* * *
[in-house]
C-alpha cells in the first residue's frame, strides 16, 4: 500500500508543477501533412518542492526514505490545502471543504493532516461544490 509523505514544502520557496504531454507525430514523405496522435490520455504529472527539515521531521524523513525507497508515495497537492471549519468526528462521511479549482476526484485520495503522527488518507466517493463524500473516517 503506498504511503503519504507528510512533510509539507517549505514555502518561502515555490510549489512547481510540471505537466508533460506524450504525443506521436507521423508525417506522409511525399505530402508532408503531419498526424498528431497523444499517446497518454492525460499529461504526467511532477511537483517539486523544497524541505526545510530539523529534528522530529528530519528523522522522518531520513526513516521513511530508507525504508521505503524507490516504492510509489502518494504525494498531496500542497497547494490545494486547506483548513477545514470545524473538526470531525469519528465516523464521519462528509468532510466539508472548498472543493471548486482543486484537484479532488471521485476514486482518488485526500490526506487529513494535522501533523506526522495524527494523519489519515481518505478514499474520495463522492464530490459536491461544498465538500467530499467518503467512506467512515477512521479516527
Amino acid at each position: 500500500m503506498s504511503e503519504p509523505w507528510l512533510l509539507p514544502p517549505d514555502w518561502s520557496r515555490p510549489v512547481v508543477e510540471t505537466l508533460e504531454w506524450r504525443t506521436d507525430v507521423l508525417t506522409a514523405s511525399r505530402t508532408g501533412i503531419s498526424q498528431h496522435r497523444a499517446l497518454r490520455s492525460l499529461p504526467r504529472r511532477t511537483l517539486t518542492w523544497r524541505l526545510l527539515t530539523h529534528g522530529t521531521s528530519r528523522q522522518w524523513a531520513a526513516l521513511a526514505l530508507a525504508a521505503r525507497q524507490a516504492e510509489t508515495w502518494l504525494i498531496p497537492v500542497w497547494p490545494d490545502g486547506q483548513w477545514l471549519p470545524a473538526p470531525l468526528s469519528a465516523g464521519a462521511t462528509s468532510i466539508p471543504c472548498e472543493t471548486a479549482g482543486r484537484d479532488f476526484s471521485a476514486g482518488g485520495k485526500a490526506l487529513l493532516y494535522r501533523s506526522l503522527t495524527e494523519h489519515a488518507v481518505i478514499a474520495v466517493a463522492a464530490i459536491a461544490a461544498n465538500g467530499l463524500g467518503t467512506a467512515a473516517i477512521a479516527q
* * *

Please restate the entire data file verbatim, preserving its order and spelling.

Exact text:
[in-house]
C-alpha cells in the first residue's frame, strides 16, 4: 500500500508543477501533412518542492526514505490545502471543504493532516461544490 509523505514544502520557496504531454507525430514523405496522435490520455504529472527539515521531521524523513525507497508515495497537492471549519468526528462521511479549482476526484485520495503522527488518507466517493463524500473516517 503506498504511503503519504507528510512533510509539507517549505514555502518561502515555490510549489512547481510540471505537466508533460506524450504525443506521436507521423508525417506522409511525399505530402508532408503531419498526424498528431497523444499517446497518454492525460499529461504526467511532477511537483517539486523544497524541505526545510530539523529534528522530529528530519528523522522522518531520513526513516521513511530508507525504508521505503524507490516504492510509489502518494504525494498531496500542497497547494490545494486547506483548513477545514470545524473538526470531525469519528465516523464521519462528509468532510466539508472548498472543493471548486482543486484537484479532488471521485476514486482518488485526500490526506487529513494535522501533523506526522495524527494523519489519515481518505478514499474520495463522492464530490459536491461544498465538500467530499467518503467512506467512515477512521479516527
Amino acid at each position: 500500500m503506498s504511503e503519504p509523505w507528510l512533510l509539507p514544502p517549505d514555502w518561502s520557496r515555490p510549489v512547481v508543477e510540471t505537466l508533460e504531454w506524450r504525443t506521436d507525430v507521423l508525417t506522409a514523405s511525399r505530402t508532408g501533412i503531419s498526424q498528431h496522435r497523444a499517446l497518454r490520455s492525460l499529461p504526467r504529472r511532477t511537483l517539486t518542492w523544497r524541505l526545510l527539515t530539523h529534528g522530529t521531521s528530519r528523522q522522518w524523513a531520513a526513516l521513511a526514505l530508507a525504508a521505503r525507497q524507490a516504492e510509489t508515495w502518494l504525494i498531496p497537492v500542497w497547494p490545494d490545502g486547506q483548513w477545514l471549519p470545524a473538526p470531525l468526528s469519528a465516523g464521519a462521511t462528509s468532510i466539508p471543504c472548498e472543493t471548486a479549482g482543486r484537484d479532488f476526484s471521485a476514486g482518488g485520495k485526500a490526506l487529513l493532516y494535522r501533523s506526522l503522527t495524527e494523519h489519515a488518507v481518505i478514499a474520495v466517493a463522492a464530490i459536491a461544490a461544498n465538500g467530499l463524500g467518503t467512506a467512515a473516517i477512521a479516527q